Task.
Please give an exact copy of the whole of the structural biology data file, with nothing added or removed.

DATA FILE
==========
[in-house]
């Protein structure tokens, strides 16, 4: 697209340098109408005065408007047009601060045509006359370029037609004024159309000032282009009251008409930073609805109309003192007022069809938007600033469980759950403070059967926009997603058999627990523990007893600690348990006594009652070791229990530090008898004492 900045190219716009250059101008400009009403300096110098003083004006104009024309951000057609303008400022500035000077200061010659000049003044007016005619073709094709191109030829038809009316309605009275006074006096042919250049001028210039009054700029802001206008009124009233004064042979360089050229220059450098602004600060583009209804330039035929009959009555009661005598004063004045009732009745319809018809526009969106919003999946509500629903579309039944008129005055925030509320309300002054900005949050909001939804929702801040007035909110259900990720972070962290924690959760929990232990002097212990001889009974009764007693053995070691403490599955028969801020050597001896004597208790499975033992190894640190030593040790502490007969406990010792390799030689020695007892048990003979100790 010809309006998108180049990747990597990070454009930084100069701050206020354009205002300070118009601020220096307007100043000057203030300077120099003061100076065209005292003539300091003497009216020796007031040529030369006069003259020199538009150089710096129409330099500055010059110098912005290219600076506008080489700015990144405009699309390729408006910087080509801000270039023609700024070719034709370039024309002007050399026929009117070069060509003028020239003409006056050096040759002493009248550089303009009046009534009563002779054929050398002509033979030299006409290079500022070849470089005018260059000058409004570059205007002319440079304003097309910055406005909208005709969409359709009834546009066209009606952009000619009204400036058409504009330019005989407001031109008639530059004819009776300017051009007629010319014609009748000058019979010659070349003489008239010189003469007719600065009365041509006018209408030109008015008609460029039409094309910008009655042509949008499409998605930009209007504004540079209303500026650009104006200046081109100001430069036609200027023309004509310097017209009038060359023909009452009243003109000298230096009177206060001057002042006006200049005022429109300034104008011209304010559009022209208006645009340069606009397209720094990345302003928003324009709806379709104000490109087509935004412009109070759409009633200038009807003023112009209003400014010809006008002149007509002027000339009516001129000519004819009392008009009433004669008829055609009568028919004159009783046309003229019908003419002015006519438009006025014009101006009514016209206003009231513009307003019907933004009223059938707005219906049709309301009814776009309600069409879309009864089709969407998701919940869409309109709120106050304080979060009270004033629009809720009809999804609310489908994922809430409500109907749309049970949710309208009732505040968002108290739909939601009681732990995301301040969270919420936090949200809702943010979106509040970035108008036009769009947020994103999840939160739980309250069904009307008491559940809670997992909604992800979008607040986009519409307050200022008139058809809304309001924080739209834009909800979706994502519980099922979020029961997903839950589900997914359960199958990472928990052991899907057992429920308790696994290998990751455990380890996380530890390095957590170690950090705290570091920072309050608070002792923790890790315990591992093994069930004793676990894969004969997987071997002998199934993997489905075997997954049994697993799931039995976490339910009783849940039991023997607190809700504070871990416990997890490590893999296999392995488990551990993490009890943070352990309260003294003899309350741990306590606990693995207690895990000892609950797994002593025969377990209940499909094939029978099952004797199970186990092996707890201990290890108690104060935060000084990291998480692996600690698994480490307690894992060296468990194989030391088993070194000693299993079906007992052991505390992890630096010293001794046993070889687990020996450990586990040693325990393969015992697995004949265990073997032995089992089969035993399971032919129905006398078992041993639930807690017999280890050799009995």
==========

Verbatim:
[in-house]
């Protein structure tokens, strides 16, 4: 697209340098109408005065408007047009601060045509006359370029037609004024159309000032282009009251008409930073609805109309003192007022069809938007600033469980759950403070059967926009997603058999627990523990007893600690348990006594009652070791229990530090008898004492 900045190219716009250059101008400009009403300096110098003083004006104009024309951000057609303008400022500035000077200061010659000049003044007016005619073709094709191109030829038809009316309605009275006074006096042919250049001028210039009054700029802001206008009124009233004064042979360089050229220059450098602004600060583009209804330039035929009959009555009661005598004063004045009732009745319809018809526009969106919003999946509500629903579309039944008129005055925030509320309300002054900005949050909001939804929702801040007035909110259900990720972070962290924690959760929990232990002097212990001889009974009764007693053995070691403490599955028969801020050597001896004597208790499975033992190894640190030593040790502490007969406990010792390799030689020695007892048990003979100790 010809309006998108180049990747990597990070454009930084100069701050206020354009205002300070118009601020220096307007100043000057203030300077120099003061100076065209005292003539300091003497009216020796007031040529030369006069003259020199538009150089710096129409330099500055010059110098912005290219600076506008080489700015990144405009699309390729408006910087080509801000270039023609700024070719034709370039024309002007050399026929009117070069060509003028020239003409006056050096040759002493009248550089303009009046009534009563002779054929050398002509033979030299006409290079500022070849470089005018260059000058409004570059205007002319440079304003097309910055406005909208005709969409359709009834546009066209009606952009000619009204400036058409504009330019005989407001031109008639530059004819009776300017051009007629010319014609009748000058019979010659070349003489008239010189003469007719600065009365041509006018209408030109008015008609460029039409094309910008009655042509949008499409998605930009209007504004540079209303500026650009104006200046081109100001430069036609200027023309004509310097017209009038060359023909009452009243003109000298230096009177206060001057002042006006200049005022429109300034104008011209304010559009022209208006645009340069606009397209720094990345302003928003324009709806379709104000490109087509935004412009109070759409009633200038009807003023112009209003400014010809006008002149007509002027000339009516001129000519004819009392008009009433004669008829055609009568028919004159009783046309003229019908003419002015006519438009006025014009101006009514016209206003009231513009307003019907933004009223059938707005219906049709309301009814776009309600069409879309009864089709969407998701919940869409309109709120106050304080979060009270004033629009809720009809999804609310489908994922809430409500109907749309049970949710309208009732505040968002108290739909939601009681732990995301301040969270919420936090949200809702943010979106509040970035108008036009769009947020994103999840939160739980309250069904009307008491559940809670997992909604992800979008607040986009519409307050200022008139058809809304309001924080739209834009909800979706994502519980099922979020029961997903839950589900997914359960199958990472928990052991899907057992429920308790696994290998990751455990380890996380530890390095957590170690950090705290570091920072309050608070002792923790890790315990591992093994069930004793676990894969004969997987071997002998199934993997489905075997997954049994697993799931039995976490339910009783849940039991023997607190809700504070871990416990997890490590893999296999392995488990551990993490009890943070352990309260003294003899309350741990306590606990693995207690895990000892609950797994002593025969377990209940499909094939029978099952004797199970186990092996707890201990290890108690104060935060000084990291998480692996600690698994480490307690894992060296468990194989030391088993070194000693299993079906007992052991505390992890630096010293001794046993070889687990020996450990586990040693325990393969015992697995004949265990073997032995089992089969035993399971032919129905006398078992041993639930807690017999280890050799009995």